Unlike its physical counterpart, software can be easily updated in response to changing threats and evolving situations. Private industry routinely takes advantage of this feature as a way to differentiate their products from the competition and provide new capabilities. Most people experience this as an update to their smartphone, computer or tablet, but this capability also has applications on the battlefield. To ensure the latest software can be quickly and effectively deployed to various systems, the Department of Defense launched a new, software-specific acquisition pathway as part of the Adaptive Acquisition Framework (AAF).
During an episode of Let's Talk Agile, one of DAU's many webcasts, Sean Brady, DoD senior lead for software acquisition in the office of the Under Secretary of Defense for Acquisition and Sustainment, discussed the new pathway, designed to facilitate rapid and iterative software development and deliver capability to the user.
“My Army roots, that's where I was doing rapid fielding and rapid prototyping out of the Armament Software Research Center for many years,” Brady said. “That was a very exciting time, where we were always trying to get capabilities into the hands of Special Operations and frontline warfighters, and that was a sense of urgency that I really enjoyed that kind of work. This is personally very exciting for me because we’re going to see that level of urgency get applied to the mainstream with this new Software Acquisition Pathway. Considering the nature of the world we are living in, that mindset to move faster certainly was part of the SOCOM and rapid fielding roots for operation Iraqi freedom and enduring freedom … that mindset is now being applied here.”
The Adaptive Acquisition Framework (AAF) software pathway, released Oct. 2, 2020, was designed for software-intensive systems and is the recommended method to acquire software in the DoD. The pathway also integrates modern software development applications such as Agile software development, DevSecOps, and lean practices. Capitalizing on active user engagement and leveraging enterprise services, working software is rapidly and iteratively delivered to meet the highest priority user needs. Tightly coupled mission-focused government-industry software teams leverage automated tools for development, integration, testing and certification to iteratively deploy software capabilities to the operational environment.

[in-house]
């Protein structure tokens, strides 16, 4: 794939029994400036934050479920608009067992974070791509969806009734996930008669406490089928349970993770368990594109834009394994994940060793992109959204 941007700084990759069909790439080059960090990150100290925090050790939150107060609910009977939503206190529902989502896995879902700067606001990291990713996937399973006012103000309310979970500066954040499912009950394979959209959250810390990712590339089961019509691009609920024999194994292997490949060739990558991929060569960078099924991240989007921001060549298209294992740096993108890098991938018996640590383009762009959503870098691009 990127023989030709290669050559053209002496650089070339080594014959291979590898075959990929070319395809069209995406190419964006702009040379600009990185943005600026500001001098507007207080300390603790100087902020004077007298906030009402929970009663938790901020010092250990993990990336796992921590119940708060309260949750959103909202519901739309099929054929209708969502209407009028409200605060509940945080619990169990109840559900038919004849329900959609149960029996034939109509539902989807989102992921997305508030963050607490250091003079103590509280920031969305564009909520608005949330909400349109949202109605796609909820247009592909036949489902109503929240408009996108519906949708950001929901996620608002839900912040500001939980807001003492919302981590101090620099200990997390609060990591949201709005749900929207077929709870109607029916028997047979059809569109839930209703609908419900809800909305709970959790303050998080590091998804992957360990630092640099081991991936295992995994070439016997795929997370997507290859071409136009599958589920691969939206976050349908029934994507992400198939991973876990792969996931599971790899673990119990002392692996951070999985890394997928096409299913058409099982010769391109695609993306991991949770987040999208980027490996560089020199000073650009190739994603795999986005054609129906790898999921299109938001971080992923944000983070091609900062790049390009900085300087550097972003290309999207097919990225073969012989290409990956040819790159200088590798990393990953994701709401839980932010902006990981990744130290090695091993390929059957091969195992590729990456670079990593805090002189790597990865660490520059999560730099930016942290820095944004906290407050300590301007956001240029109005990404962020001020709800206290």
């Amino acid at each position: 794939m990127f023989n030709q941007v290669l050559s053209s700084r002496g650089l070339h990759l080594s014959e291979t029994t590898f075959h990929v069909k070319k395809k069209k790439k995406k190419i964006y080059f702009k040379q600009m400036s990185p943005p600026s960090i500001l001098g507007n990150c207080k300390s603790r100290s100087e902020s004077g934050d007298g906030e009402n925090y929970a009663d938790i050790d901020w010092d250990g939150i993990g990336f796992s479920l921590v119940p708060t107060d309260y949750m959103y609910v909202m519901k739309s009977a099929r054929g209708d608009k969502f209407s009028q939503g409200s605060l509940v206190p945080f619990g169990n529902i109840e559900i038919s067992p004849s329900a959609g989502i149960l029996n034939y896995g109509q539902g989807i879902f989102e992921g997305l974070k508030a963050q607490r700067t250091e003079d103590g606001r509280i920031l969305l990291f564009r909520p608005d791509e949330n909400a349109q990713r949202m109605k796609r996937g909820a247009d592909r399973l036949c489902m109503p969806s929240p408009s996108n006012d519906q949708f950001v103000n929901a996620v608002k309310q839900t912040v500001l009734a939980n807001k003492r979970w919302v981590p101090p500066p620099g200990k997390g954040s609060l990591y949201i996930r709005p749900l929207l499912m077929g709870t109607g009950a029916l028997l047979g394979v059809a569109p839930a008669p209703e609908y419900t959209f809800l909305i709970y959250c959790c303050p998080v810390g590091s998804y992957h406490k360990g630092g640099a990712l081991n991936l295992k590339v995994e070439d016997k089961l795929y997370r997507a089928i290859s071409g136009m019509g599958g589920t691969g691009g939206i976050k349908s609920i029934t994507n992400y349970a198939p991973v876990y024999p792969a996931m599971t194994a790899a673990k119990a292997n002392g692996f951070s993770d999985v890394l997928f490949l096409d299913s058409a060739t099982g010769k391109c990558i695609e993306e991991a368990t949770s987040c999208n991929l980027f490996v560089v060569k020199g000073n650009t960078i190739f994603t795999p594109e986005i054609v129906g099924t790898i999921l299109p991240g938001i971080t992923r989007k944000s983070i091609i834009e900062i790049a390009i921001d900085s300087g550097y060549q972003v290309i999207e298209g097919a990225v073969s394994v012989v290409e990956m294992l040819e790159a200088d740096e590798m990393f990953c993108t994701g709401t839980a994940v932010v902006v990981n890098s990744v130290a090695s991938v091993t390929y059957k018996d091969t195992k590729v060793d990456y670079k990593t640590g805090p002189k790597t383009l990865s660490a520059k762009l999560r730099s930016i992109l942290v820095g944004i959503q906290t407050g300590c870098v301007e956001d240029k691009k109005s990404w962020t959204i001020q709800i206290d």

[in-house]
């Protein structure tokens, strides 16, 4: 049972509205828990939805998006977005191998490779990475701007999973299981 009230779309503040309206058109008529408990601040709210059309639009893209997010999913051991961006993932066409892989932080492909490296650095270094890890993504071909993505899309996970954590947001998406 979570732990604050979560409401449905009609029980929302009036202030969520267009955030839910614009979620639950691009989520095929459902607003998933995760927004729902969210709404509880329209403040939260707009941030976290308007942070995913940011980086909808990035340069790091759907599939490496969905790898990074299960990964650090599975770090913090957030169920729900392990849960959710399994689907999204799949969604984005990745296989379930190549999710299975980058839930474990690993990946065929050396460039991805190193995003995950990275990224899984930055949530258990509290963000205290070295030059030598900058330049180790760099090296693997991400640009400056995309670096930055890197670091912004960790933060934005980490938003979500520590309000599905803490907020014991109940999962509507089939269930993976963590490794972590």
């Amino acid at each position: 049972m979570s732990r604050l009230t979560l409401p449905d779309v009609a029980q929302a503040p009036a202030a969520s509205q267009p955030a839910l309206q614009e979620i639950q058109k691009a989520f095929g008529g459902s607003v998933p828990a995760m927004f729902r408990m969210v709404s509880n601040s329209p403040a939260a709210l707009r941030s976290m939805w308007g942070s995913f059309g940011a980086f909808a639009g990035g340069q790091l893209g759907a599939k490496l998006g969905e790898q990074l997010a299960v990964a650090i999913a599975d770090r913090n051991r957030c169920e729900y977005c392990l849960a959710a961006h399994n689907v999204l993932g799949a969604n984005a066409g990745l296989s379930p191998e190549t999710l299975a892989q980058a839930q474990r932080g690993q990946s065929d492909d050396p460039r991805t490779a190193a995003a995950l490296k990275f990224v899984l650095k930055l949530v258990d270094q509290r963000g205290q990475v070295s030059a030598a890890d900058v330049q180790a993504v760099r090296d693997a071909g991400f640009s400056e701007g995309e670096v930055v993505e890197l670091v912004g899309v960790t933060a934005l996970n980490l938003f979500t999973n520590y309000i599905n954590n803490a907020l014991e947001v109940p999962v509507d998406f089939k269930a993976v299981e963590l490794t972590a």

Speed and cycle times matter in terms of reliability and security. To maintain an edge over its near-peer adversaries, the United States must possess the national security capability to update its systems rapidly and provide the latest digital solutions for its workforce.
“[This new pathway is] natively built for software, it is the preferred software pathway for DoD” Brady said. “No formal milestones, delegate those decisions down to the lowest level possible, exempt from JCID… no end apt treatment, leveraging enterprise services if the first choice. Not rebuilding the factory every time you want to start a new effort you want to leverage that infrastructure platform that is already securely accredited and then focus on the mission so you can go faster.”
To view the full webcast, please visit: https://www.dau.edu/events/Lets-Talk-Agile-with-Sean-Brady
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